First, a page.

Unlike surgery or radiotherapy, which only affects the place where it is administered, chemotherapy reaches every part of the body through the blood circulation after the drugs are taken into the body.
The doubts we have expressed about the effect of alternative methods on chemotherapy are also valid for traditional medicine drugs. Some drugs can interact with chemotherapy drugs, increasing or decreasing each other's effectiveness. It is absolutely necessary to consult the medical oncologist who gives the treatment about the drugs given by other doctors or the drugs and herbs recommended on social media, television.
Who and How Is Chemotherapy Given?
A single drug or a combination of several drugs can be used in the treatment. Combination drugs will act on different stages of the cell division cycle, increasing the likelihood of being effective. Which drugs will be used in the treatment; The decision is made depending on factors such as the tumor type, location, prevalence, age and general condition of the patient, and whether he has other diseases. The duration and frequency of administration of drugs are determined by the medical oncologist according to the condition of the patient and the disease.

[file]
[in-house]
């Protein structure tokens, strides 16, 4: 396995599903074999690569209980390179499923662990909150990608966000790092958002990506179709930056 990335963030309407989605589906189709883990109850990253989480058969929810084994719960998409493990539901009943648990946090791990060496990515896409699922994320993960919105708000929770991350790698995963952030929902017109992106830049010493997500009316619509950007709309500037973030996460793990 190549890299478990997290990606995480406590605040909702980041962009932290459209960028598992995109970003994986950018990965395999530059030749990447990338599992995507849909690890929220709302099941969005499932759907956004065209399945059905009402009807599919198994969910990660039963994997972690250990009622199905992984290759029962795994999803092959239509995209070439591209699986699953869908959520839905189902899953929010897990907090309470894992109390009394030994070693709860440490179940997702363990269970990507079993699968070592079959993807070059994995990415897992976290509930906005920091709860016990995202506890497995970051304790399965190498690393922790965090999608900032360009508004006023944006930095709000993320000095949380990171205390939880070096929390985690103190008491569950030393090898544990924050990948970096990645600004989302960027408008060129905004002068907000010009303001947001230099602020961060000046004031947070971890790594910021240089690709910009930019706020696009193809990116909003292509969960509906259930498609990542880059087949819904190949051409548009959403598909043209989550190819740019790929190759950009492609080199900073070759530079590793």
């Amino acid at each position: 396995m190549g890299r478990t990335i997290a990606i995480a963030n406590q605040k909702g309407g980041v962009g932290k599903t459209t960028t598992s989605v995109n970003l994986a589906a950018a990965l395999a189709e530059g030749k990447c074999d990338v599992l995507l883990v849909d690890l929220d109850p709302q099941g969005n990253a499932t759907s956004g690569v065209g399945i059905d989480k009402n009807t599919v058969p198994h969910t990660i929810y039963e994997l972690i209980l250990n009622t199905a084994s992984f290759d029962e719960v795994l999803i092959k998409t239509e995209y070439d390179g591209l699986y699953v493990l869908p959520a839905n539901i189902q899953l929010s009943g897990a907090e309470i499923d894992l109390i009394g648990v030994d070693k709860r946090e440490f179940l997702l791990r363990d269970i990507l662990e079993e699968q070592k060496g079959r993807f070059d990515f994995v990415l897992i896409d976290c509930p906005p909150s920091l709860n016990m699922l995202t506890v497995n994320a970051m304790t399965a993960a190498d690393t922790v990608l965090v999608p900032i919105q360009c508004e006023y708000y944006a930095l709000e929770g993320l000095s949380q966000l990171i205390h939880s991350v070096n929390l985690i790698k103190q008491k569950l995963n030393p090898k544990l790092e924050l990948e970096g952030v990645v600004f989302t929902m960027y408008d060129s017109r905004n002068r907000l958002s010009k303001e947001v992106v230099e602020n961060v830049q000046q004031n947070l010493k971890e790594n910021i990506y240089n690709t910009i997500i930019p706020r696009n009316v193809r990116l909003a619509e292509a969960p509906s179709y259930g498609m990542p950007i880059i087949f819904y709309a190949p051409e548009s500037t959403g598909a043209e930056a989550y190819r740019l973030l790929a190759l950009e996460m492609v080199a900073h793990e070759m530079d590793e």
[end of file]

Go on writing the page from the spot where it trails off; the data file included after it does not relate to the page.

If chemotherapy is given alone, it is generally given every 3-4 weeks. If it is applied simultaneously with radiotherapy, it can be applied weekly or daily. This interval should not be such that the patient cannot handle it and side effects may occur. Long intervals may leave time for the tumor to recover. Chemotherapy should be given by trained doctors, nurses and health personnel, who are experts in the subject, in a hygienic environment, with the utmost attention to medical sensitivities.
For what purposes is chemotherapy used?
In treatment choices that vary according to many characteristics of cancer, chemotherapy can be used alone, or it is usually used in combination with surgical intervention, radiotherapy and other treatment methods.
The situations in which chemotherapy treatment can be used are listed below.
To minimize the mass before surgery or radiotherapy (neoadjuvant)
As a preservative (adjuvant) to kill cancerous cells that remain after treatment and cannot be detected by imaging methods
Palliative chemotherapy is applied in order to increase the quality of life and prolong life in recurrent or metastatic species.
The doctor decides on the use of chemotherapy. While making the decision, many factors such as the type of cancer, chemotherapy history, if any, and the presence of additional diseases should be considered.
Chemotherapy aims to:
• Treating cancer alone,
• Shrinking the tumor before surgery or radiotherapy,
• To prevent the recovery and spread of the tumor after surgery or radiotherapy, to increase the effect of radiotherapy, which we call the "radio-sensitizing" effect, simultaneously with radiotherapy,
• Reducing the patient's complaints,
• To prolong the patient's life by keeping the cancer under control, even for a while.